Pinke Post: Small business leap

Nine years ago this month, my husband, Nathan, started working alongside his parents in their family-owned small business. It was not a decision we made lightly but one we made fairly quickly. Within two years of meeting on an airplane, we marrie...

Photo courtesy of Katie Pinke.

Nine years ago this month, my husband, Nathan, started working alongside his parents in their family-owned small business. It was not a decision we made lightly but one we made fairly quickly. Within two years of meeting on an airplane, we married, made big career changes, took a pay cut and moved a few times, ultimately building a house and settling in his hometown to raise our elementary-aged son and the two daughters who joined our family.


Today, we can look back, a little blurry in the events that took place during that stage of our life but thankful for the leap of faith and many lessons learned along the way. By sharing our story, we hope to inspire others to make the leap into running a small business - career changes that might not make sense on paper but have greater family and community benefits for the next generation.


I had a recent conversation with a Fargo resident who said Nathan and I were ahead of the curve nine years ago when we made the decision to move back to rural America. It wasn’t our intention to follow any curve or trend, but we hope more people invest their time, careers and families in rural communities, agriculture and small business.



Nathan had a successful corporate sales management career, which included an array of benefits, from a company car, quarterly bonuses and sales reward trips. He became a manager 10 years ahead of thousands of others in his company and had a bright path laid out for him by meeting with upper management. If we didn’t already have my son, Hunter, in the mix, Nathan probably would have continued climbing the corporate ladder. It seemed like the easiest path for us at the time.


In spring 2007, Nathan went to his performance review in St. Louis. The chance to move to the company headquarters in New Jersey for the next step in his management role was on the horizon. After New Jersey, we’d relocate again to one of six major U.S. cities. The following week, Nathan was home on a Tuesday night. He had never been home on a Tuesday night in our six months of marriage. He didn’t know that on Tuesday nights Hunter and I go to the local library after supper. It was a red light moment for me. I stopped to think about him never being home on weeknights, living in a big city far from our families.

I stayed quiet about it - until the next week when he called me from his hotel room in Sioux City, Iowa. If his corporate career allowed him to be at home more on weeknights I would have been more settled about the idea of moving to the east coast and then again to another major city. That wasn’t the case, though. We talked more about the changes to come on the phone that night. I went to the garage so Hunter, who was in third grade at the time, couldn’t hear me.


And that’s when I said the words that changed our future. Nathan said, “What do you think we should do?”



I said, “I think we should move to Wishek.”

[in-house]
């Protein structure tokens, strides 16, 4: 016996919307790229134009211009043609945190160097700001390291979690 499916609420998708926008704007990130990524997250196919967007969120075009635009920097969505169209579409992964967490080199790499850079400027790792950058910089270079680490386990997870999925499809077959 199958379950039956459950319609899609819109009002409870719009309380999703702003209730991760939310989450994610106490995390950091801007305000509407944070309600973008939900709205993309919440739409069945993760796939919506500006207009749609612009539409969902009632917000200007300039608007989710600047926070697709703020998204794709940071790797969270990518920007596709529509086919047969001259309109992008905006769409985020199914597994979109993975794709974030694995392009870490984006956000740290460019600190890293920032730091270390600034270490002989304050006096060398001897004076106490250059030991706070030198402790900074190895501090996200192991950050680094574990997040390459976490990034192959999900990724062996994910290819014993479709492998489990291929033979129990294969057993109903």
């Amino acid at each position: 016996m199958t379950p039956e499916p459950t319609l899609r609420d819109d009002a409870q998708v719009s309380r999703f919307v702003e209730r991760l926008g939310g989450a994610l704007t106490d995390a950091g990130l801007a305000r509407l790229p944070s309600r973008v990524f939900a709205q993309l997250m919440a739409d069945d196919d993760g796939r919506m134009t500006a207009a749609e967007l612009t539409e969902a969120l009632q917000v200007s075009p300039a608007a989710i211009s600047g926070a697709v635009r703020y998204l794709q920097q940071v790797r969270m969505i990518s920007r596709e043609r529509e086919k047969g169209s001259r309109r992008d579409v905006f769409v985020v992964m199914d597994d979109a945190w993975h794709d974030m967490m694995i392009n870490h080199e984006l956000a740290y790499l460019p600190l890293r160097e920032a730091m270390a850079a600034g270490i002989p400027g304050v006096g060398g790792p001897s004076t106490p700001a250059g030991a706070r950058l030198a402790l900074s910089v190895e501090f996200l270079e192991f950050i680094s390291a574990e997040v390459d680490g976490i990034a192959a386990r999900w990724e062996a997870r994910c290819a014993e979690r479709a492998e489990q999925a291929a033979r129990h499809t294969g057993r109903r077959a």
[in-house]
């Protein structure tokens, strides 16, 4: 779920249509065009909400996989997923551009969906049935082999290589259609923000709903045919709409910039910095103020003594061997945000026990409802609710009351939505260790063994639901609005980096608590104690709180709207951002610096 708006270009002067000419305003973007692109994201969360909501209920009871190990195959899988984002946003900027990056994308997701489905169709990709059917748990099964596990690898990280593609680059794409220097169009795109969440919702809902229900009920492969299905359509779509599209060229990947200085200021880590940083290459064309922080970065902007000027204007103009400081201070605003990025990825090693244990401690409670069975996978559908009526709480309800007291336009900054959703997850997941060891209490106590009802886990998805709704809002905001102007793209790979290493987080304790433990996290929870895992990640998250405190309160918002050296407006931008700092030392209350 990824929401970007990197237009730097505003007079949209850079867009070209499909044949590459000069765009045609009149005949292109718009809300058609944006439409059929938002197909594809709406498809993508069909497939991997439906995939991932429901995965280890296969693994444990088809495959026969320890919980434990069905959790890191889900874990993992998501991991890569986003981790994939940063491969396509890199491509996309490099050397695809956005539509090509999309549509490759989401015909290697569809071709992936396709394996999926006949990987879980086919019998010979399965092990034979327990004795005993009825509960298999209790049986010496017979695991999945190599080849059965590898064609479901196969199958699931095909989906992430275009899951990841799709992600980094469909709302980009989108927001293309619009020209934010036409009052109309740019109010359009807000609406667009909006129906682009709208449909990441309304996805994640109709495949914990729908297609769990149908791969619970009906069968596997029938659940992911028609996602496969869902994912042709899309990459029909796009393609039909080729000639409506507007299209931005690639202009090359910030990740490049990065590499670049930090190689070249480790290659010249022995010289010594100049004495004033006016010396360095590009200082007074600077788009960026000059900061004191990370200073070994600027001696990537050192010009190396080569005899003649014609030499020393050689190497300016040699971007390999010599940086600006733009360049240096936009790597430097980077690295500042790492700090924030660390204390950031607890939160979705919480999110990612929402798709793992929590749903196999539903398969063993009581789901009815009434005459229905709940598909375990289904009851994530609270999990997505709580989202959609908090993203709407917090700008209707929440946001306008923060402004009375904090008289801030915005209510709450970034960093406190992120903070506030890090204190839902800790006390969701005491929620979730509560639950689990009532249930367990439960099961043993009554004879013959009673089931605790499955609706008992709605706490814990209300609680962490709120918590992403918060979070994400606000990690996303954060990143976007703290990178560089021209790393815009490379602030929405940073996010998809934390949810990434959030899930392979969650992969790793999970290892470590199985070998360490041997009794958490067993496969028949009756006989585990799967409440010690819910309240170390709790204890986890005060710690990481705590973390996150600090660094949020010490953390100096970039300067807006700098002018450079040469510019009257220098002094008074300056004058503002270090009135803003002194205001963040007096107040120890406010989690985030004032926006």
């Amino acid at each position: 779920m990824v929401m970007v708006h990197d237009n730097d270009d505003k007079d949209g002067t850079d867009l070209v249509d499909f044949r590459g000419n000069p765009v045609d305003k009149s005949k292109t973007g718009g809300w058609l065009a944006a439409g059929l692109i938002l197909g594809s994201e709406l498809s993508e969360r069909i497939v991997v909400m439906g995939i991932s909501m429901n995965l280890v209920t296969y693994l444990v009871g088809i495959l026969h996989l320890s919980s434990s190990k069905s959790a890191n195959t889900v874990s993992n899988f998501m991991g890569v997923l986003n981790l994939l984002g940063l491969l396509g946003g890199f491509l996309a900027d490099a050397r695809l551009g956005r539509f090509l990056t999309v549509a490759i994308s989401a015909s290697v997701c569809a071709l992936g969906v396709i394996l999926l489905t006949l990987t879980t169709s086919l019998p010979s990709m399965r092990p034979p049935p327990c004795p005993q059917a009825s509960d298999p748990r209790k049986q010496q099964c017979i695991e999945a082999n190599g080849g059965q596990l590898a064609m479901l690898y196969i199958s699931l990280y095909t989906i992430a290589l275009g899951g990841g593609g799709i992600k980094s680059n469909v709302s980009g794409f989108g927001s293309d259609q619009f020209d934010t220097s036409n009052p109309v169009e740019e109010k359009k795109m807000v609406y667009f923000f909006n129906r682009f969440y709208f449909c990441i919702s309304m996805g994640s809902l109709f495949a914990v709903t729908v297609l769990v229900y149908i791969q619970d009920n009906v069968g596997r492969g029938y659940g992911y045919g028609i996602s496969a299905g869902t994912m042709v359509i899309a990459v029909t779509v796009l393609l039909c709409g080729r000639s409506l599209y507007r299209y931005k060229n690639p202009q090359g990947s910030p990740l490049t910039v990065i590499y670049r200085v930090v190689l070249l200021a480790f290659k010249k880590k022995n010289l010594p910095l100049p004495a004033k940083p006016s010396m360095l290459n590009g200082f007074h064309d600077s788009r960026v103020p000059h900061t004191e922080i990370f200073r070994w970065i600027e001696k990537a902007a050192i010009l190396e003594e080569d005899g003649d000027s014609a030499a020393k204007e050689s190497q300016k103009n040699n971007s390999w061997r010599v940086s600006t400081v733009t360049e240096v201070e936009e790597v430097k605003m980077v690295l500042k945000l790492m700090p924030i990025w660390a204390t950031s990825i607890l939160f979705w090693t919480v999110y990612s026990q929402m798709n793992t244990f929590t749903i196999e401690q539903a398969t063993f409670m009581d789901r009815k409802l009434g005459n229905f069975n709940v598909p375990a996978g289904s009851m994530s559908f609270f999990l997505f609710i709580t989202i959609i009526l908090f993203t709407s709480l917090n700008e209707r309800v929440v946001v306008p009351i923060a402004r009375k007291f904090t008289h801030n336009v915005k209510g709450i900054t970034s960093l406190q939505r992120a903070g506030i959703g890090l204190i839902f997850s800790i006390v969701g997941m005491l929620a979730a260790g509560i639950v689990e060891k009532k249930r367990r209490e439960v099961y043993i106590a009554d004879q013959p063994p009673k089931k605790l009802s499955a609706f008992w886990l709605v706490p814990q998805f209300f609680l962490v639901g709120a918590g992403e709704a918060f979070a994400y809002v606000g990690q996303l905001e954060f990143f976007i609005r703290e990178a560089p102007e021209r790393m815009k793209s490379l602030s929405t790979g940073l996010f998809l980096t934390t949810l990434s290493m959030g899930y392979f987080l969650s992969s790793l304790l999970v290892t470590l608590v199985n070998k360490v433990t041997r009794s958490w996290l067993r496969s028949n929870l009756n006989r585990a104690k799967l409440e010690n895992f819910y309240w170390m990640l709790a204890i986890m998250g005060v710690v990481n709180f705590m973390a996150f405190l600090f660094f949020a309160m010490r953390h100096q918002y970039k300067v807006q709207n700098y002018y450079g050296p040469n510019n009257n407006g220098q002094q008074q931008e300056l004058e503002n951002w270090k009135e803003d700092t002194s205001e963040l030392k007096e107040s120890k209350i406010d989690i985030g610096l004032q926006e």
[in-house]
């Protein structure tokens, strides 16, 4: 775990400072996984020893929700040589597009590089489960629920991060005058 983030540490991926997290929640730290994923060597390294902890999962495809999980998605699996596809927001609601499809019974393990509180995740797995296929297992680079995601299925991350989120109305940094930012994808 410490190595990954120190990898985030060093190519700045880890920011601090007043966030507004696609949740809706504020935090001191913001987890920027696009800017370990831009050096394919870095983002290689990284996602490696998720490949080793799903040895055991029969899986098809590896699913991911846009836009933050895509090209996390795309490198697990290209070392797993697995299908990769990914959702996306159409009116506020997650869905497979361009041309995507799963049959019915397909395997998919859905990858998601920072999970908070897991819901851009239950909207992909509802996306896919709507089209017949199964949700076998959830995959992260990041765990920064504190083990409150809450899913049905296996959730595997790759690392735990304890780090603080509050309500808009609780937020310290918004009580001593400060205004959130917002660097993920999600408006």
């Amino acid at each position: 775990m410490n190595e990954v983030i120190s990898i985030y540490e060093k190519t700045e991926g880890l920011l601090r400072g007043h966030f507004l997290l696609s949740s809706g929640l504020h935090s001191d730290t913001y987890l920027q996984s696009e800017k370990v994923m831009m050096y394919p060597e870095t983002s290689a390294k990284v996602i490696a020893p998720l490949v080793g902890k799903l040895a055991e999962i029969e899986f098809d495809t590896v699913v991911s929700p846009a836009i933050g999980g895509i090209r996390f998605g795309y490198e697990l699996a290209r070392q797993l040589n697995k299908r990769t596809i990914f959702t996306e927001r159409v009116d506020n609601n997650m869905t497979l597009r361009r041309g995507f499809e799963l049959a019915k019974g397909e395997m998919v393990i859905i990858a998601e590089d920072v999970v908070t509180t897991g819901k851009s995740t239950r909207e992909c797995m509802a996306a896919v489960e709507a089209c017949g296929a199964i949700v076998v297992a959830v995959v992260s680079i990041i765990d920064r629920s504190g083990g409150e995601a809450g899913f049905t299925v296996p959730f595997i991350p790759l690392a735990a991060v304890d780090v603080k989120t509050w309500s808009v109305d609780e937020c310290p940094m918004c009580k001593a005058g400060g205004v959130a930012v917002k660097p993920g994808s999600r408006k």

Nathan, caught off guard, said, “Wishek? Really? And do what?”


“You should work with your dad,” I replied. “Your parents need a plan for next steps, and I’ve always said the lumberyard makes your eyes sparkle. You love it there.”


Nathan always says it was my idea to move back to his hometown, to take the big pay cut away from the comforts of his corporate career. The truth is, we did it together. It wouldn’t have worked if I couldn’t have kept my job at the time and worked remotely. It couldn’t have worked without high-speed rural Internet.


After a huge career change, you have to go all in, which Nathan did. There are still some designer suits in the back of our closet, but Nathan hasn’t worn them in nine years. They’re collecting dust and too big on him now anyway. He never went back to his suit-wearing corporate days. His former colleagues don’t call him and talk work anymore but many have maintained friendships.



Nathan works more hours as a small-business owner than when he worked his big company corporate job. He owns every aspect of the work. It’s not all easy or comfortable. He has had to learn to use his past work experiences to transition into everyday practices of running a small business. His sales, analytics, training and people experience pays off every day in his small-business work.


At the end of the day he says, “In small business, you own everything. Even the garbage.”


It’s true. There’s great reward by taking the risk and investment of a small business, but you also have to deal with struggles, financial risk and even garbage.


Last but not least, it’s critical to have small-business mentors just as you might have in a larger corporate environment. Both Nathan and I have those mentors in our parents and in some loyal friends.

My dad laid out ground rules for me if I ever wanted to move back to the farm. He told me, “You have to earn a college degree, work for someone else and earn your own health insurance and income. If you’re doing that when you’re 25, you can move back to the farm.”


I accomplished all of that and moved back to the farm when I was 25. I moved away again when Nathan and I got married.


Neither of us regrets our educations or the lessons learned by working for other people, both in big and small businesses. It all prepared us for this stage of life as small-business owners.


Can you help foster a next-generation business owner? Lead by example and share your career path and expertise with others who might be interested in a career like yours. We need employees, employers and a next-generation in communities.

Editor’s note: Pinke maintains a blog at

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